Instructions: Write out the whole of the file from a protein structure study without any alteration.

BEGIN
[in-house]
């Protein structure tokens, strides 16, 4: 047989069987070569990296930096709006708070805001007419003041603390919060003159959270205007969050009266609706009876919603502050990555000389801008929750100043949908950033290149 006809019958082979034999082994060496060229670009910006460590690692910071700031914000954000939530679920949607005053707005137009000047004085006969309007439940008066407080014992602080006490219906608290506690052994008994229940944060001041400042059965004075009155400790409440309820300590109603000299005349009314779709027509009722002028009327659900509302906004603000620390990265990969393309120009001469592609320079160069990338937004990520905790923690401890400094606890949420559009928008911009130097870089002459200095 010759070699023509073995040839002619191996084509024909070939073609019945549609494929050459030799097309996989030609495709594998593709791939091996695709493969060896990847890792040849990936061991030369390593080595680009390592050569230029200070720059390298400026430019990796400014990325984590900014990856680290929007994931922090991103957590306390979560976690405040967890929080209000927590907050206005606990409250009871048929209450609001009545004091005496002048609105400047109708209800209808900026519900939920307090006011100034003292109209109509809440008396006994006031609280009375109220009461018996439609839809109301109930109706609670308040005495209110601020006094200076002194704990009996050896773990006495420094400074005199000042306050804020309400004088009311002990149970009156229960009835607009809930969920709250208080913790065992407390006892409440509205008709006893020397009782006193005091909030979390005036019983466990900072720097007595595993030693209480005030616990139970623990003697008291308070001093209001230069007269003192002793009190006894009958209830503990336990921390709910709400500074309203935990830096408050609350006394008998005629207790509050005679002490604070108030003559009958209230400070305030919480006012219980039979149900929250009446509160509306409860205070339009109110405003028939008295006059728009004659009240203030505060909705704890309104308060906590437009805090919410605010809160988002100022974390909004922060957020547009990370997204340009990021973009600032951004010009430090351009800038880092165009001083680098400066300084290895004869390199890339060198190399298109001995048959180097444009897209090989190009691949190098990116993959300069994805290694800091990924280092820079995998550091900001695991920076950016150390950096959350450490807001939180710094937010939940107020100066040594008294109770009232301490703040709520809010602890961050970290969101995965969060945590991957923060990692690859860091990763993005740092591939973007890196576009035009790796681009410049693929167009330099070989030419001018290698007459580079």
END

[in-house]
């Protein structure tokens, strides 16, 4: 047989069987070569990296930096709006708070805001007419003041603390919060003159959270205007969050009266609706009876919603502050990555000389801008929750100043949908950033290149 006809019958082979034999082994060496060229670009910006460590690692910071700031914000954000939530679920949607005053707005137009000047004085006969309007439940008066407080014992602080006490219906608290506690052994008994229940944060001041400042059965004075009155400790409440309820300590109603000299005349009314779709027509009722002028009327659900509302906004603000620390990265990969393309120009001469592609320079160069990338937004990520905790923690401890400094606890949420559009928008911009130097870089002459200095 010759070699023509073995040839002619191996084509024909070939073609019945549609494929050459030799097309996989030609495709594998593709791939091996695709493969060896990847890792040849990936061991030369390593080595680009390592050569230029200070720059390298400026430019990796400014990325984590900014990856680290929007994931922090991103957590306390979560976690405040967890929080209000927590907050206005606990409250009871048929209450609001009545004091005496002048609105400047109708209800209808900026519900939920307090006011100034003292109209109509809440008396006994006031609280009375109220009461018996439609839809109301109930109706609670308040005495209110601020006094200076002194704990009996050896773990006495420094400074005199000042306050804020309400004088009311002990149970009156229960009835607009809930969920709250208080913790065992407390006892409440509205008709006893020397009782006193005091909030979390005036019983466990900072720097007595595993030693209480005030616990139970623990003697008291308070001093209001230069007269003192002793009190006894009958209830503990336990921390709910709400500074309203935990830096408050609350006394008998005629207790509050005679002490604070108030003559009958209230400070305030919480006012219980039979149900929250009446509160509306409860205070339009109110405003028939008295006059728009004659009240203030505060909705704890309104308060906590437009805090919410605010809160988002100022974390909004922060957020547009990370997204340009990021973009600032951004010009430090351009800038880092165009001083680098400066300084290895004869390199890339060198190399298109001995048959180097444009897209090989190009691949190098990116993959300069994805290694800091990924280092820079995998550091900001695991920076950016150390950096959350450490807001939180710094937010939940107020100066040594008294109770009232301490703040709520809010602890961050970290969101995965969060945590991957923060990692690859860091990763993005740092591939973007890196576009035009790796681009410049693929167009330099070989030419001018290698007459580079």